You are right, most of us marry with the expectation that it will last forever. But stuff happens. Doesn’t mean it’s failed. If a spouse comes out as gay x-years into a marriage and they divorce, is that a failure? If a spouse leaves an abusive marriage, is that a failure? No and no. Calling a marriage that ends a “failed marriage” is judgmental and shaming. Language matters.

Marriage isn’t about happiness. No one needs to wed to find happiness, although many people are happy in their marriage. No one needs to marry, however, for now, marriage is the only way to get access to the more than 1,100 perks, protections and privileges that the federal government grants people based on their sexual/romantic life (states offer perks, privileges and protections, too). This is why same-sex couples fought so hard for the right to wed; they had the love, they had the commitment, they often had kids. They just couldn’t get access to the perks, privileges and protections.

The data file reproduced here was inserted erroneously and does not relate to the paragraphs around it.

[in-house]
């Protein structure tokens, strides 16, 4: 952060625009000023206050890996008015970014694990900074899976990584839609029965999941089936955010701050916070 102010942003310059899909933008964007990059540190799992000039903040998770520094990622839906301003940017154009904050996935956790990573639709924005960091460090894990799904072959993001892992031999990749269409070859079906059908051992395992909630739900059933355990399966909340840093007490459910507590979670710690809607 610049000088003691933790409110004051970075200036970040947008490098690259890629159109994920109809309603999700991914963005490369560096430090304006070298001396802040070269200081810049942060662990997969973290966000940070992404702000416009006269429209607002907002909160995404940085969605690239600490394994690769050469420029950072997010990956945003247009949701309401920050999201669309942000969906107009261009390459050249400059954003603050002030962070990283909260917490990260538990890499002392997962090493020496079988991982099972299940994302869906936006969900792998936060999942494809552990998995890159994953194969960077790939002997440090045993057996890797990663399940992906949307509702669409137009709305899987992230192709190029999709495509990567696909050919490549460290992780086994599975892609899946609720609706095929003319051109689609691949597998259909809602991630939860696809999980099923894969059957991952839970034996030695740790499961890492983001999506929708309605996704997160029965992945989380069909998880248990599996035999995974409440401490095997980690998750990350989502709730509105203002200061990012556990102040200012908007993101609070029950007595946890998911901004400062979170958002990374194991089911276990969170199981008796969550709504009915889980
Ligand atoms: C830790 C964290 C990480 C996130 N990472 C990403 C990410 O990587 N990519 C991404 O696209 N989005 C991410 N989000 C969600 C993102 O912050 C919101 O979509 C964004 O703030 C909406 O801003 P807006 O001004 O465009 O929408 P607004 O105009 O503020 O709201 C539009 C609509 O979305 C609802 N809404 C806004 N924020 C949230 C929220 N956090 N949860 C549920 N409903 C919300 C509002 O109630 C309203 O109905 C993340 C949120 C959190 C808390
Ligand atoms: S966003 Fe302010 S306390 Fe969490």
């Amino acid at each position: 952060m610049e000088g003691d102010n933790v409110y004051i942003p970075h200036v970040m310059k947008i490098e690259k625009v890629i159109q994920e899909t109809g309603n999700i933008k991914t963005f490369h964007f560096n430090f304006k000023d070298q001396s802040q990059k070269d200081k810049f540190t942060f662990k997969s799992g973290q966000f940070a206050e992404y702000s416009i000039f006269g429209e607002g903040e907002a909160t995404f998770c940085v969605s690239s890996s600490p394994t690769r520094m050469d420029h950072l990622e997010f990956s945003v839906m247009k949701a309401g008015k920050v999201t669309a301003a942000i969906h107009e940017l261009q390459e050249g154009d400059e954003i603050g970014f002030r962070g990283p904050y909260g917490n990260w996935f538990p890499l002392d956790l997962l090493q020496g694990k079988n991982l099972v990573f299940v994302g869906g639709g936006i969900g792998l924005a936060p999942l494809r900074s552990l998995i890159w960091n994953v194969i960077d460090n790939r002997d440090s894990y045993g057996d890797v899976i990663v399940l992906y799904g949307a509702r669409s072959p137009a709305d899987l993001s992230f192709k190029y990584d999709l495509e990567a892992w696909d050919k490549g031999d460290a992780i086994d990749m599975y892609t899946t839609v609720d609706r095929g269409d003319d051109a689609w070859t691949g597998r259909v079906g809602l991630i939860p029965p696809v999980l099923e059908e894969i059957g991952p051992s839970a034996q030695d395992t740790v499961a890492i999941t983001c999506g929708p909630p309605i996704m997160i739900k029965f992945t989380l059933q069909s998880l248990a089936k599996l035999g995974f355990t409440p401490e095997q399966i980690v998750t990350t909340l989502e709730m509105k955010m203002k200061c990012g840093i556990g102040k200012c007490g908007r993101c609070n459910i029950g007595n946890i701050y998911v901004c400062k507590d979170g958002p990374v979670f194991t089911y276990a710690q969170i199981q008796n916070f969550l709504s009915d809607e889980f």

Maybe that needs to be rethought (I believe it does). But until that happens, and if that happens, that’s why marriage matters, whether the people are happy or not and whether it lasts forever or not.

So, yes, in order to have a mutually rewarding and satisfying marriage, a couple should base it on their goals and values, not longevity. From my research, couples who have matched expectations (not your expectations or anyone else’s — their own expectations) have happy partnerships.

I’d like to see the research that backs up your statement that “most people don’t possess enough self-determination, self-sacrifice” to wed happily.

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Award-winning journalist, coauthor of “The New I Do: Reshaping Marriage for Skeptics, Realists and Rebels,” mom, changing the narrative about older women

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